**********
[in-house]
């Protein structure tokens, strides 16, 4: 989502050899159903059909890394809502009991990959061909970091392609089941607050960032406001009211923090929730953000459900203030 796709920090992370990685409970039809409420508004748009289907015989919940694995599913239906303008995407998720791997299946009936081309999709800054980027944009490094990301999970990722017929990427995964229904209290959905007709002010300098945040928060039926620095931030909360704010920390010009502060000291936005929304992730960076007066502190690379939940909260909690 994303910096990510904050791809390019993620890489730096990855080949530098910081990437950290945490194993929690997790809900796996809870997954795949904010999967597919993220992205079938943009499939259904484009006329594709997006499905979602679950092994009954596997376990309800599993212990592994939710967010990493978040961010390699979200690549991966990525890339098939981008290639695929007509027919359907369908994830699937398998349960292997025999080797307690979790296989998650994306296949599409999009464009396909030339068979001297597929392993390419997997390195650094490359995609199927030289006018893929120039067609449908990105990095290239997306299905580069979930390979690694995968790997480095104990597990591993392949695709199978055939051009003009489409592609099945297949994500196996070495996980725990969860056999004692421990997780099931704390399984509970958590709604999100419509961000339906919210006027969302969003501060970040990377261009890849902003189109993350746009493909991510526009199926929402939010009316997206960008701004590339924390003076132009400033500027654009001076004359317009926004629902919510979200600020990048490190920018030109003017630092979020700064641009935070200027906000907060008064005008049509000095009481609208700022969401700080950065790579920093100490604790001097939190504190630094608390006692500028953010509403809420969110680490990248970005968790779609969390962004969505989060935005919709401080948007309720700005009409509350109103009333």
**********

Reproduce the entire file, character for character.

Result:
[in-house]
């Protein structure tokens, strides 16, 4: 989502050899159903059909890394809502009991990959061909970091392609089941607050960032406001009211923090929730953000459900203030 796709920090992370990685409970039809409420508004748009289907015989919940694995599913239906303008995407998720791997299946009936081309999709800054980027944009490094990301999970990722017929990427995964229904209290959905007709002010300098945040928060039926620095931030909360704010920390010009502060000291936005929304992730960076007066502190690379939940909260909690 994303910096990510904050791809390019993620890489730096990855080949530098910081990437950290945490194993929690997790809900796996809870997954795949904010999967597919993220992205079938943009499939259904484009006329594709997006499905979602679950092994009954596997376990309800599993212990592994939710967010990493978040961010390699979200690549991966990525890339098939981008290639695929007509027919359907369908994830699937398998349960292997025999080797307690979790296989998650994306296949599409999009464009396909030339068979001297597929392993390419997997390195650094490359995609199927030289006018893929120039067609449908990105990095290239997306299905580069979930390979690694995968790997480095104990597990591993392949695709199978055939051009003009489409592609099945297949994500196996070495996980725990969860056999004692421990997780099931704390399984509970958590709604999100419509961000339906919210006027969302969003501060970040990377261009890849902003189109993350746009493909991510526009199926929402939010009316997206960008701004590339924390003076132009400033500027654009001076004359317009926004629902919510979200600020990048490190920018030109003017630092979020700064641009935070200027906000907060008064005008049509000095009481609208700022969401700080950065790579920093100490604790001097939190504190630094608390006692500028953010509403809420969110680490990248970005968790779609969390962004969505989060935005919709401080948007309720700005009409509350109103009333």